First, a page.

Mental Health Monday: Mental Health in Lockdown

In South Africa we prepared for a twenty one day lockdown. Before we even hit this date we were told by the President that lifting the lockdown at twenty days would be premature and very risky. It was then further extended to the end of April. Emotions ran high. Twenty one days had seemed like a hard ask but people had prepared themselves for that. Asking for the lockdown to be extended drove people into the throes of despair.

This was not the only reason South Africans were feeling shaky. In speaking to friends and family everyone was experiencing so many emotions and being stuck in your house meant that these emotions were heightened. Amped up. Like the rest of the world anxiety and uncertainty about the future was up there as emotions alot of us were experiencing. Let’s face it the world as we know it has changed forever. For some reason I have this picture of us emerging after lockdown shielding our eyes from the sun emerging like cave dwellers!

I found last week to be particularly trying. I was put on increased immunosuppressants two weeks before lockdown so essentially I went into lockdown two weeks before the actual lockdown. Last week the cabin fever became really bad. For those of you outside of South Africa, with our lockdown we are not allowed to go walking in the streets or public areas. You are confined to your house. No cycling, jogging or walking of dogs. It’s literally just Netflix and chill. And eat. Alot of eating. I didn’t feel well last week. I’ve started feeling progressively worse over the past few weeks. I know my Lupus has been acting up but my immunosuppressants, chemo tablets, have also been building up in my system and that could also be causing problems for me. My mood was very low. I was just disinterested in everything. I had zero appetite. Funny that, since I had been eating like a fiend since being on lockdown. I felt caged and out of sorts.

I tried online shopping but it brought me no joy. OMG. Something was seriously going on! I know from previous experience that when I let myself wallow in these feelings for too long it makes it so much harder to get out of. I immediately set out to put things in place to circumvent this downward spiral. I decided I would start small by setting myself daily fitness goals. Maybe if I made the point of doing walking laps outside on the terrace it would lift my mood. You know, sun, fresh air and endorphines.

Well it’s been a struggle to stick to it because I have to get my butt to actually do it. I’m consumed with the murmurings that the lockdown might be lifted or slightly lifted. I’ve decided to stop spending so much time on the news. It can be pretty depressing. The rumours with fake hope are particularly brutal. I’m going to try to continue soldiering on in the hope that I will stick to the exercise regimen. I am going to read more positive things and less news. I know alot of us are feeling the same. Feeling the cabin fever. I also know there are others facing real anxieties around feeding their families and paying the bills. Anxieties around whether they will have jobs or will have to take pay cuts after this.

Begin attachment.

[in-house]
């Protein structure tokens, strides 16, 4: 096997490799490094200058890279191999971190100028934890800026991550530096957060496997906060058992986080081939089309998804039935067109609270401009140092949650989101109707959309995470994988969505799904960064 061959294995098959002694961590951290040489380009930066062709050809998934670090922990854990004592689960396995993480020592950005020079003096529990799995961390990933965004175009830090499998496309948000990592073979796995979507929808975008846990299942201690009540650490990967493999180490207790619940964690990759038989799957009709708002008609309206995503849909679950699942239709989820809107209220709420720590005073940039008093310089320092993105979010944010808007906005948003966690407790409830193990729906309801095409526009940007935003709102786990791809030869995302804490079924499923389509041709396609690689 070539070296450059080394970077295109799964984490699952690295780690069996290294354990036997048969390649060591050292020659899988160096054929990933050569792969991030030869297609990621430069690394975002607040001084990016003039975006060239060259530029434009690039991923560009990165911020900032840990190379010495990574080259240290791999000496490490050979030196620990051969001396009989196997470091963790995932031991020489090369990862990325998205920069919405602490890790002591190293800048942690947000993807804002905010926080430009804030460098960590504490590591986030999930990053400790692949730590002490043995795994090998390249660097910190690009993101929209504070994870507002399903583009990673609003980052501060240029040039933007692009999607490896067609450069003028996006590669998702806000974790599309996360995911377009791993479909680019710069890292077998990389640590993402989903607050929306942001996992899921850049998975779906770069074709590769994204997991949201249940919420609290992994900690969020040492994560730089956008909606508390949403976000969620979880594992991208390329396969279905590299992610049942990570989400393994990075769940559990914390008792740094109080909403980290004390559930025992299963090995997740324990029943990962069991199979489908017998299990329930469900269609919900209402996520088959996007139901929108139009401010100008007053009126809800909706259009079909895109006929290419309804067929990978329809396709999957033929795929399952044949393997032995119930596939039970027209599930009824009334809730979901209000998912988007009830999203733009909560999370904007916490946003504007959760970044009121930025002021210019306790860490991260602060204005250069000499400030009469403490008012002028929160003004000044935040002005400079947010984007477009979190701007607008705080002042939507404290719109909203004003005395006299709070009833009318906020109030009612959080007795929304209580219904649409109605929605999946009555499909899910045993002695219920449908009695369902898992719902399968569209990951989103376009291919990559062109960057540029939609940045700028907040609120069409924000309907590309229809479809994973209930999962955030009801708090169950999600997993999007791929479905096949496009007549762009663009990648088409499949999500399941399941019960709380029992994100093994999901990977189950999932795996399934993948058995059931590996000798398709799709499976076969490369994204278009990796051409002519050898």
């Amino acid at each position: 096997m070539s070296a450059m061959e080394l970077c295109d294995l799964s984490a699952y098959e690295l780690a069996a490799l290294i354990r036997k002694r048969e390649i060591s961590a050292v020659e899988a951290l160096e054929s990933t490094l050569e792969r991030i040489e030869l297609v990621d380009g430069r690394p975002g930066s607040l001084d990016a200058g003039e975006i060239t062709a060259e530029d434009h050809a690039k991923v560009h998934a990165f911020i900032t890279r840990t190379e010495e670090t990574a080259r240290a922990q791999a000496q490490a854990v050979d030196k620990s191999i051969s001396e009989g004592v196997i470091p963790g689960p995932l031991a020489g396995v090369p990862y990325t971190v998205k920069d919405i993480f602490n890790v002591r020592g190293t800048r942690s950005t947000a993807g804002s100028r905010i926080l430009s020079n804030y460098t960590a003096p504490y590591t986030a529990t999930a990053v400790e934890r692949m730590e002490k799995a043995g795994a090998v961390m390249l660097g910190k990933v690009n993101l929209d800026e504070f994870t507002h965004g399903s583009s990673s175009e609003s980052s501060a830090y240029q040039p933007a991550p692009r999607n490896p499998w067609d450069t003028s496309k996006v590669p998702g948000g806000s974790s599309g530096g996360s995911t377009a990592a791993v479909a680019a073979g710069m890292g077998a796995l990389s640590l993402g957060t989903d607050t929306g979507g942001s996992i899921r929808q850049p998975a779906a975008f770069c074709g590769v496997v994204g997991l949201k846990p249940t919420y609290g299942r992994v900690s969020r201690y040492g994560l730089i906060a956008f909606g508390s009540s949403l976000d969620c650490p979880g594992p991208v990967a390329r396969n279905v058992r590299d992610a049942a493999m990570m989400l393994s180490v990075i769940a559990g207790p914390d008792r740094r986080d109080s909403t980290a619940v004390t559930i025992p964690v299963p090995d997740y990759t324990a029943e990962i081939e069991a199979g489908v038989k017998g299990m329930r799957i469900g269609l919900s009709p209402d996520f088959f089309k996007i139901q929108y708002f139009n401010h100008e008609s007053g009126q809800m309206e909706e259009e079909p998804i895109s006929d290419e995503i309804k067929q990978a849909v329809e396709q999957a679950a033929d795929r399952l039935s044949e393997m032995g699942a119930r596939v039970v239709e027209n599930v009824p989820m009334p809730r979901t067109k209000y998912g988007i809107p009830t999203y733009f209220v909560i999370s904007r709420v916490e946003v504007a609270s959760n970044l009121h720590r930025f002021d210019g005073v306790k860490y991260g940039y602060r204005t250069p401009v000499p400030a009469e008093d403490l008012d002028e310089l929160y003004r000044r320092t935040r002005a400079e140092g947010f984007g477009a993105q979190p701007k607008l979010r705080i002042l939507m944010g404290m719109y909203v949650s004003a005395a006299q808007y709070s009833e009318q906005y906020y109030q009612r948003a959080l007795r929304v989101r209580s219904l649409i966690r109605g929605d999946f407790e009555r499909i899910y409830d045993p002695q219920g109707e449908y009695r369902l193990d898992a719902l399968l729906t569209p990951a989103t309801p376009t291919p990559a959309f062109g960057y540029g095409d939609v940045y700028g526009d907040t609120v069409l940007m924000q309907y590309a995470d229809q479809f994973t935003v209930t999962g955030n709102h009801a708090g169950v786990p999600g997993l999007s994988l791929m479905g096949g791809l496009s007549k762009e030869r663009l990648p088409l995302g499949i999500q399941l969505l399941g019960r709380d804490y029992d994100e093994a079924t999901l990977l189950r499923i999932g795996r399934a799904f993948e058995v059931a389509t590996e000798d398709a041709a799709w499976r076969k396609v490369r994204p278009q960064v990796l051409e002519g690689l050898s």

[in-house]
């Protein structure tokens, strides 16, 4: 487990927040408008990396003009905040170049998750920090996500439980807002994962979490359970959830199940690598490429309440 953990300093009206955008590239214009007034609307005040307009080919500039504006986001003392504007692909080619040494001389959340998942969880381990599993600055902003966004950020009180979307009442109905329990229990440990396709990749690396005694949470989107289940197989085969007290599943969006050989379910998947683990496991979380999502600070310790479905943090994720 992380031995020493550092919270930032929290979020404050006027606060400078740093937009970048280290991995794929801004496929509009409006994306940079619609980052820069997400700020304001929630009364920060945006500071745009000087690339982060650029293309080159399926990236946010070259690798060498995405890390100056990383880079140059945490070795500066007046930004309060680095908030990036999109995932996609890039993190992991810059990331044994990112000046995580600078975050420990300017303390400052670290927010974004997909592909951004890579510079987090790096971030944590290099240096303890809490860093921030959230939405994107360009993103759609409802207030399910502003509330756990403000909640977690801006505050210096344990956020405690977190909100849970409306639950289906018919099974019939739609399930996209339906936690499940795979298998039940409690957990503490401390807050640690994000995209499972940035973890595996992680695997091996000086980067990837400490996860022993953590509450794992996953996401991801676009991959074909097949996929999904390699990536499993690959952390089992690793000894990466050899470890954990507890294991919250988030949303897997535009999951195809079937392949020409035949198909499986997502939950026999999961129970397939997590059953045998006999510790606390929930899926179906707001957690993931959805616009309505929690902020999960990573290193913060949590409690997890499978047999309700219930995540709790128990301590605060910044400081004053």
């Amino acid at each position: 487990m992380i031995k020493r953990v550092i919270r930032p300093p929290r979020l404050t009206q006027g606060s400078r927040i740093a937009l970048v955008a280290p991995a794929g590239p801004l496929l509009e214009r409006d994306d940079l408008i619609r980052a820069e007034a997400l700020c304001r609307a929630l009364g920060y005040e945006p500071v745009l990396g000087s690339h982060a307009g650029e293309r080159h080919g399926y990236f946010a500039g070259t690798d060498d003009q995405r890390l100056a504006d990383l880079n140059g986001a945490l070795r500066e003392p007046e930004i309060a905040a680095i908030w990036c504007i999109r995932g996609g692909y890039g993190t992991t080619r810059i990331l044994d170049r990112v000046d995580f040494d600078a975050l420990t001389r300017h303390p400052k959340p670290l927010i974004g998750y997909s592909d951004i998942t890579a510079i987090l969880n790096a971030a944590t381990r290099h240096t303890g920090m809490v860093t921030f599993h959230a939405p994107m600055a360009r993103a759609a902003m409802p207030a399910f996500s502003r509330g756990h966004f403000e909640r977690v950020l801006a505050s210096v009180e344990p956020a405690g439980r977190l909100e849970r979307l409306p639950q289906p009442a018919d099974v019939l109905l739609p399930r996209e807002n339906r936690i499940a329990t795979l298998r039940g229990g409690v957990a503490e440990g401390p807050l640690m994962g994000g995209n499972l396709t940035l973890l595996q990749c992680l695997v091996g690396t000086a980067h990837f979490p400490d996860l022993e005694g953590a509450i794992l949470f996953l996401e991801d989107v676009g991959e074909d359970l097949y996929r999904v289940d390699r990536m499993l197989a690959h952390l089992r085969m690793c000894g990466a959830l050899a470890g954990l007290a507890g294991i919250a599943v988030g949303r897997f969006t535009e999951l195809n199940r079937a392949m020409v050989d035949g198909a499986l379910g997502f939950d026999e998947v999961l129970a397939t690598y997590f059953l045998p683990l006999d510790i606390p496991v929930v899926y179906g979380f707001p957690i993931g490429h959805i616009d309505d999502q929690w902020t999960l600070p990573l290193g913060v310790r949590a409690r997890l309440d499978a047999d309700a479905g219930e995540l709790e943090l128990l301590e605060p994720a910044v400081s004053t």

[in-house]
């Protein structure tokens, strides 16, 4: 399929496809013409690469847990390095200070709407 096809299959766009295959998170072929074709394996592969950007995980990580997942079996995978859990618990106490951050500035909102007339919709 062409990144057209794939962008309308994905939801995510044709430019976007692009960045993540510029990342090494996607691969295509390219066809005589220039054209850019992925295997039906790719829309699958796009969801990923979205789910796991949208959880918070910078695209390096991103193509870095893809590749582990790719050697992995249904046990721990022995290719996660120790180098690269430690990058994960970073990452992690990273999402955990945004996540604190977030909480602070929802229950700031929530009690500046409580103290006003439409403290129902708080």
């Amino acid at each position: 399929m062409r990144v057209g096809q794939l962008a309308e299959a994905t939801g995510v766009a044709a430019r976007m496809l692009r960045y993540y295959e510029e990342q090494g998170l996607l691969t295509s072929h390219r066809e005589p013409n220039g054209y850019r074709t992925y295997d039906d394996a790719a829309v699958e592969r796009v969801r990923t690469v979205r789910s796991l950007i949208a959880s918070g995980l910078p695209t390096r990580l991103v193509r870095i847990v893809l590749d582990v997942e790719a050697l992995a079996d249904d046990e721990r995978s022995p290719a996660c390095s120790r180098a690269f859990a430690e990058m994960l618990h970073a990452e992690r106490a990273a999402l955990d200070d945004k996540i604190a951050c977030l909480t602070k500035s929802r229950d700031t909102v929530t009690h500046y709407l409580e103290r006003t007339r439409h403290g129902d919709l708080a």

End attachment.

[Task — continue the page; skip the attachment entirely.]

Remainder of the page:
These are unchartered waters. None of us have been through something like this before. There is no handbook. We’re really just winging. All we have are each other to get through this. Again, let’s help each other. Let’s try and alleviate each others’ anxieties and depression as best we can. Now is an amazing time for random acts of kindness. So let’s go out and be mindful of others and their struggles. I know that makes my crap seem minimal. Help where you can, with whatever you can. Helping really makes one feel good while you make others feel good. No matter how big or small. If you want to get involved in a project, contact me, I know of a few in South Africa.

Tomorrow I will be doing a post on staying sane while working from home. Expect more of a focus on mental health this week. Here are some articles to read about mental health during lock down.

‘Urgent studies needed’ into mental health impact of coronavirus

COVID-19, Lockdown and your mental health

Lockdown mental health

The impact of the nationwide lockdown on mental health


Leave a Reply

Fill in your details below or click an icon to log in: Logo

You are commenting using your account. Log Out /  Change )

Facebook photo

You are commenting using your Facebook account. Log Out /  Change )

Connecting to %s